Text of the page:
Netanyahu denies saying he wouldn't abide by Syria deal

However, opposition leader says if Olmert signs deal with Damascus it will be rejected by the Knesset and the public.

netanyahu likud 248.88 (photo credit: Channel 10)
netanyahu likud 248.88
(photo credit: Channel 10)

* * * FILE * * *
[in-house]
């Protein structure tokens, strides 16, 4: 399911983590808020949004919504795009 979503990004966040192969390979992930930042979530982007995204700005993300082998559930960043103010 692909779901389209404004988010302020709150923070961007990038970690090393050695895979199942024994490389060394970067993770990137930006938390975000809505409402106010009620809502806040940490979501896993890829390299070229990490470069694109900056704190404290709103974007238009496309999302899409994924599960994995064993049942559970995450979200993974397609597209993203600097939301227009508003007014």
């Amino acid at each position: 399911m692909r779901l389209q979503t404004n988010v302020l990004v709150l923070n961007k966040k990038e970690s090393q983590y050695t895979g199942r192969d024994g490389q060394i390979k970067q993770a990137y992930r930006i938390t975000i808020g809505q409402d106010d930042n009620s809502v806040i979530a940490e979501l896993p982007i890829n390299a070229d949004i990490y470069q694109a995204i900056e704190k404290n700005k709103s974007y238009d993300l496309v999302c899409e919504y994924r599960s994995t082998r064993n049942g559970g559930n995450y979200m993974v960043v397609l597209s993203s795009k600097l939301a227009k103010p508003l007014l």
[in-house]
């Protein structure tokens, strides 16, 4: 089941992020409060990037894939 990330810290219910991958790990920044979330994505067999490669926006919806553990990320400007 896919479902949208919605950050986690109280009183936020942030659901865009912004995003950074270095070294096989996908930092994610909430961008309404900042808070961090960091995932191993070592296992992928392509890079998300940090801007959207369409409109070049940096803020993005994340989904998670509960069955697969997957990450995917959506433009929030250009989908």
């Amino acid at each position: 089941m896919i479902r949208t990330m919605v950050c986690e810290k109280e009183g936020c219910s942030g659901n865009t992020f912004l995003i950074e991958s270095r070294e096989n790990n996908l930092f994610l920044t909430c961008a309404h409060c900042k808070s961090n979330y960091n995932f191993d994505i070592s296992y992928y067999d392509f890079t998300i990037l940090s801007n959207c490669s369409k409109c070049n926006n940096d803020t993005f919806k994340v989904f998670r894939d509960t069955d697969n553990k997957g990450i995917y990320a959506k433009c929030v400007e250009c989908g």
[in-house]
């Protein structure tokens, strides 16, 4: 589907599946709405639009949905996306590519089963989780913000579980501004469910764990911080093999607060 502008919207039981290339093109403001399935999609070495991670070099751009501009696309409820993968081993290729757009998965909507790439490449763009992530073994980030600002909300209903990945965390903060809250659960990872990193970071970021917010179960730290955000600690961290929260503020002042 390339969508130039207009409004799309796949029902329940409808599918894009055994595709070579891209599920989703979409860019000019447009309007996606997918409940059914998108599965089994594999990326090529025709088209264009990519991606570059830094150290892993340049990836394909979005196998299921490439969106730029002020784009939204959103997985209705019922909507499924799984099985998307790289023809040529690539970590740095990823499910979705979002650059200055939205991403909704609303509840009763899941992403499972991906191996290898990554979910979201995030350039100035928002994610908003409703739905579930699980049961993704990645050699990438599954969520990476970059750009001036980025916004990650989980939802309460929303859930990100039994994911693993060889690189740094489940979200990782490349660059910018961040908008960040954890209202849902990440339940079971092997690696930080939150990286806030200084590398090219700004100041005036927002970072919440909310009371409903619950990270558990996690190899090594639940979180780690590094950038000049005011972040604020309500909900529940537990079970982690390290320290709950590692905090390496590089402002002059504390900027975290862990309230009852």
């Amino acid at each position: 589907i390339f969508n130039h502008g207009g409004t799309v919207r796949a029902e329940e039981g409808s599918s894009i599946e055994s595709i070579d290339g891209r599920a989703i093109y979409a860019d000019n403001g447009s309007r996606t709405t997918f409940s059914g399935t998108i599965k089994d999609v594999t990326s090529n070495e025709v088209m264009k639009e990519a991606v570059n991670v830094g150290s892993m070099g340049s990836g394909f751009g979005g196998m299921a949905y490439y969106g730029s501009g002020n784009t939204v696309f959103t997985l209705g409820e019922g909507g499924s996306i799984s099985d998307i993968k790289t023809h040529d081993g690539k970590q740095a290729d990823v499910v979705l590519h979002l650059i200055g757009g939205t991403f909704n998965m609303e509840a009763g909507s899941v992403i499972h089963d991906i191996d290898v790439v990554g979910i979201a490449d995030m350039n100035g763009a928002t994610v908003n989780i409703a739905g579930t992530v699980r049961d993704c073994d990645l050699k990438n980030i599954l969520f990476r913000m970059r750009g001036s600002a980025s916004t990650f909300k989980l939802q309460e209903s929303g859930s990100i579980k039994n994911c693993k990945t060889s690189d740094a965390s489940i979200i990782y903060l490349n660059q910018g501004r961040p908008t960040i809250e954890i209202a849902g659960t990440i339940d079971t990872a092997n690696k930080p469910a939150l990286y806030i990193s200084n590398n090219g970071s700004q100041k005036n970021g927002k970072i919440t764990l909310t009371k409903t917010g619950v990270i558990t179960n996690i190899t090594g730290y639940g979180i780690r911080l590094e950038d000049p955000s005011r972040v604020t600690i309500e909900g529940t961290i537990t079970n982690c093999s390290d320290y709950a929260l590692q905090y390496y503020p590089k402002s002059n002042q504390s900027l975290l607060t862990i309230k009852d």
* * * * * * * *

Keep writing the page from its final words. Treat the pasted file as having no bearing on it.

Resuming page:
Opposition leader Binyamin Netanyahu on Friday denied ever saying that he would not abide by a peace agreement signed with Syria. Netanyahu's office released a statement declaring that not only did the opposition leader not make the remark, but that "the issue was not even discussed by the Likud faction." The statement went on to say that Netanyahu believes that if Prime Minister Ehud Olmert signs a deal with Damascus, it will be rejected by the Knesset and the public by a huge majority. On Thursday, Likud faction chairman Gideon Sa'ar was quoted as saying that the Likud would not be obligated by any peace agreement reached between Olmert's government and Syria if Netanyahu wins the next election and returns to the Prime Minister's Office. The faction met Thursday at the party's Tel Aviv headquarters to respond to Olmert's overtures to Syria and the ongoing criminal investigations against him. "There is wide agreement from Right to Left that the diplomatic process cannot be used to shelter politicians in distress," Netanyahu said. "Most of the public knows the prime minister expedited the talks with Syria and set the exact time for revealing them to distract the public from the investigations against him. Olmert, who is up to his neck in investigations, has no moral or public mandate to conduct fateful negotiations on Israel's future." Netanyahu said Syria was "an inseparable part of the axis of evil" that would not disconnect from Iran. He warned that conceding the Golan would allow Iran to use it as a command post to endanger the entire country. "If you believe the Syrian Foreign Minister Walid Mualem that Olmert has already promised to give up the Golan up to the banks of the Galilee before the negotiations have begun, it is unprecedented diplomatic and security abandonment," Netanyahu said. "This irresponsibility joins the failures of running the Second Lebanon War, preventing the rearming of Hizbullah and preventing Kassam fire on the people of southern Israel. It is forbidden to allow the Kadima government to continue failing." Netanyahu called upon all the parties to agree on a date for elections that would allow whomever would win to receive a "new, clear and clean mandate from the people." Olmert's associates declined to respond to Netanyahu, beyond reiterating that the timing of the Syria announcement was decided before the Talansky affair broke out. But in April, amid reports of renewed diplomatic moves between Israel and Syria, Olmert traded jabs on the Golan issue with Netanyahu. "Netanyahu... was the one who sent then-Syrian President Hafez Assad an American businessman [Ron Lauder] to relinquish the Golan Heights in Israel's name, before any negotiations had begun," read a statement issued then from the Prime Minister's Office. Netanyahu's office responded that "despite Olmert's attempts to mislead the public, Netanyahu insisted on keeping the Golan Heights, and that was why the talks were stopped. In an interview with Channel 2 Thursday night, Netanyahu would not rule out negotiating with Syria, but he did rule out relinquishing the Golan Heights.